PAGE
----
The beauty of niche markets is that businesses, "per their preference," can always provide for minorities - "the preferences of a majority of people around them be damned". In this way, "capitalism...frees us from the preferences of the majority". Most of Friedersdorf's article is devoted to listing all of the products capitalism's niche markets can provide:
Muslim prayer rugs...Korans...head scarves...halal meat...new mosques...vegan meat or milk substitutes...hair products for African Americans...sex toys...binders for trans men...sexually explicit artwork...birth control... 
This goes on for five paragraphs. What I find curious, in any case, is that there's evidently one niche market that capitalism can't protect from the tyranny of the majority. Friedersdorf, again:
Today, if I went out into Greater Los Angeles and chatted up owners of mom-and-pop restaurants, I'd sooner or later find one who would decline to cater a gay wedding... Should we destroy their livelihoods? If I recorded audio proving their intent to discriminate against a hypothetical catering client and I gave the audio to you, would you post it on the Internet and encourage the general public to boycott, write nasty reviews, and drive them out of business, causing them to lay off their staff, lose their life savings, and hope for other work?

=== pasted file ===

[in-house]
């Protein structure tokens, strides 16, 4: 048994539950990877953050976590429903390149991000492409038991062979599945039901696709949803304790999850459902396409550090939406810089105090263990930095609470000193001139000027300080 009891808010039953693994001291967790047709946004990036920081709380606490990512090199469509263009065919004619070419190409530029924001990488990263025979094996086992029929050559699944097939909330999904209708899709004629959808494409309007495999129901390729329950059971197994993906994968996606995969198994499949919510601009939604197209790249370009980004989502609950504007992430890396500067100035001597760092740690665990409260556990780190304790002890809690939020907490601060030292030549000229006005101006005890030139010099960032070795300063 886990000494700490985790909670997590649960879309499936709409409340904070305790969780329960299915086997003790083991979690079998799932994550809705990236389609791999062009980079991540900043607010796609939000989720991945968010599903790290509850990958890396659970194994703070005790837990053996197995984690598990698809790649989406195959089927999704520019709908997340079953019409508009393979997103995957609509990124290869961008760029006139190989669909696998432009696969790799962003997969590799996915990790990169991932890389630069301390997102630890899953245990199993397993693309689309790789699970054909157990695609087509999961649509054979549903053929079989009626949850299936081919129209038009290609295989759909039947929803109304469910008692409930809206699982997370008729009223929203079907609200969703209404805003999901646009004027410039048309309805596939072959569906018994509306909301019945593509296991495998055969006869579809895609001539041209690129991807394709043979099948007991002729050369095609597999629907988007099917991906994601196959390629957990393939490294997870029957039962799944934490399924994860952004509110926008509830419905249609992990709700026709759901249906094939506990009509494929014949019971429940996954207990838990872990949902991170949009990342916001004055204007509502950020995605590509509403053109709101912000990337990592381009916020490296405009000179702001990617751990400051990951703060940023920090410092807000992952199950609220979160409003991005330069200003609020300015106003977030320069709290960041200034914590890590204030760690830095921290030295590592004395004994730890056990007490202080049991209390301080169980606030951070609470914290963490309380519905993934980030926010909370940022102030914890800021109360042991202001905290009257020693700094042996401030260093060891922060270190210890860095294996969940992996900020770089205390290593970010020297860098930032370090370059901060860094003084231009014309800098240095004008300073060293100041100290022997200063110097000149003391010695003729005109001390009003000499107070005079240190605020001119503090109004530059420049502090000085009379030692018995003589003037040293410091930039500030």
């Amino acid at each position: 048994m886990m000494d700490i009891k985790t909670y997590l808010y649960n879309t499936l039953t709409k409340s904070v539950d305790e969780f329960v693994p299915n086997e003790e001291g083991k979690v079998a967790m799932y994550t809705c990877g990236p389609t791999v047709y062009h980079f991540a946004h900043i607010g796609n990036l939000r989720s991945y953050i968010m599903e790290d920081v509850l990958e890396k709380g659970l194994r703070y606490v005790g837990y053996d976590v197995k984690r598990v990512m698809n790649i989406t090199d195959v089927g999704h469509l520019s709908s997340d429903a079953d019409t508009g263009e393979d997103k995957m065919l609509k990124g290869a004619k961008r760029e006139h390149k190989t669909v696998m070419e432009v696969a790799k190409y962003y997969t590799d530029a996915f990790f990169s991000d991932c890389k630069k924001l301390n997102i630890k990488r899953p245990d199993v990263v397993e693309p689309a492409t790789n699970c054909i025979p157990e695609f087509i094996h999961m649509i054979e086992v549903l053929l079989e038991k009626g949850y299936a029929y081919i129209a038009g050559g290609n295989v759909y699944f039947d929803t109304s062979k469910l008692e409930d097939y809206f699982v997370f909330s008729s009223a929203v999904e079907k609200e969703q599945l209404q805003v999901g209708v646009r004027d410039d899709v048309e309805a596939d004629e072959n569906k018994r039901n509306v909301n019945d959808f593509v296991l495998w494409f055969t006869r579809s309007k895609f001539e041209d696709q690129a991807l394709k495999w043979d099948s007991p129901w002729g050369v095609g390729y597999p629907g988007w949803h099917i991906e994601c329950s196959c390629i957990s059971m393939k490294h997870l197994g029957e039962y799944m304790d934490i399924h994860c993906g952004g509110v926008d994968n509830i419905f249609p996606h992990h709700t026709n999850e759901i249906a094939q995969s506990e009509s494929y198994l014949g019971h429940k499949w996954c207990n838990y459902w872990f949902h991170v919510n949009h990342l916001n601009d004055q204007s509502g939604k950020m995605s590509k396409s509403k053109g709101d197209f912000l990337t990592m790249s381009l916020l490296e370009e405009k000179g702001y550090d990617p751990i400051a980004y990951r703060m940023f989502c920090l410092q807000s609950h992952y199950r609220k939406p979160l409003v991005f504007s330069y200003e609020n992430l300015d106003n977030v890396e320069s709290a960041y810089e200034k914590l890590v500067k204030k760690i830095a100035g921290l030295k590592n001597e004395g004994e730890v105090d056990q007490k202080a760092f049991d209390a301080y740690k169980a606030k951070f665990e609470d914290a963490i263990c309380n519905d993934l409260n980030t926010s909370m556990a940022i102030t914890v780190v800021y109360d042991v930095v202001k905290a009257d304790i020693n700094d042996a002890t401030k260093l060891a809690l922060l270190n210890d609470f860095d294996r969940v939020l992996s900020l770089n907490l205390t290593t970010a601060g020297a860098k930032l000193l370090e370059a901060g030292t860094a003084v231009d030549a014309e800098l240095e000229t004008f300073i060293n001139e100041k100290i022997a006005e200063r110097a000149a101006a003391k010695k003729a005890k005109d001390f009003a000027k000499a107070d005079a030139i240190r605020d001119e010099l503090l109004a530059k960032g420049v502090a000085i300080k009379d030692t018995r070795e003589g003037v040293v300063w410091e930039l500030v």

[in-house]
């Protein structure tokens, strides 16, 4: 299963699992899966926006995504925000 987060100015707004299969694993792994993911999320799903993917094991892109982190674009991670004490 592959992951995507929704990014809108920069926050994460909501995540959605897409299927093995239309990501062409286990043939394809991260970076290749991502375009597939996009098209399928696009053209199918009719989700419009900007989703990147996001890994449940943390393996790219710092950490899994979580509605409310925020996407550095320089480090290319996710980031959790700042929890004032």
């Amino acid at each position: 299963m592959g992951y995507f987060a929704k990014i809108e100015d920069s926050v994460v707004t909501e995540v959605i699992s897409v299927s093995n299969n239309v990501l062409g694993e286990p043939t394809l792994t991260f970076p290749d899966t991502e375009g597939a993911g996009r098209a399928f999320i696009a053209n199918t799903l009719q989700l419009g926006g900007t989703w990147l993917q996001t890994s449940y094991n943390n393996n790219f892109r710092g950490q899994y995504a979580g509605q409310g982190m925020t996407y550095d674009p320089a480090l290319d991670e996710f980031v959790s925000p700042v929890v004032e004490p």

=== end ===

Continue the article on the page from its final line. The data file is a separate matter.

...I believe that the subset of the gay-rights movement intent on destroying their business and livelihood has done more harm than good...
 There's a real contradiction here! Friedersdorf has given us two theories of capitalism:
1) When it's time to defend capitalism, niche markets are a reliable bulwark against the tyranny of the majority; business owners can serve whoever they like, "the preferences of a majority of people around them be damned". 
2) When it's time to defend homophobes, however, capitalism can't defend niche markets from the majority: all it takes are boycotts and some nasty reviews to drive them out of business.
This is really just the latest variation on a phenomena I wrote about a month ago: when the left fights for socialism we are told to go to the private sector, and when we fight in the private sector we are told that this won't do, either. Still, it's remarkable how completely Friedersdorf, in making this move, buries his own defense of capitalism. If the second theory holds, capitalism can do nothing to protect minorities from the tyranny of the majority; its niche markets are always a boycott away from oblivion, and not even the homophobic pizza industry can escape the invisible hand.
Conor Friedersdorf can't make up his mind about democracy - 8/9/18
Reading through Conor Friedersdorf's latest attack on socialism, I've been able to tease out two distinct critiques: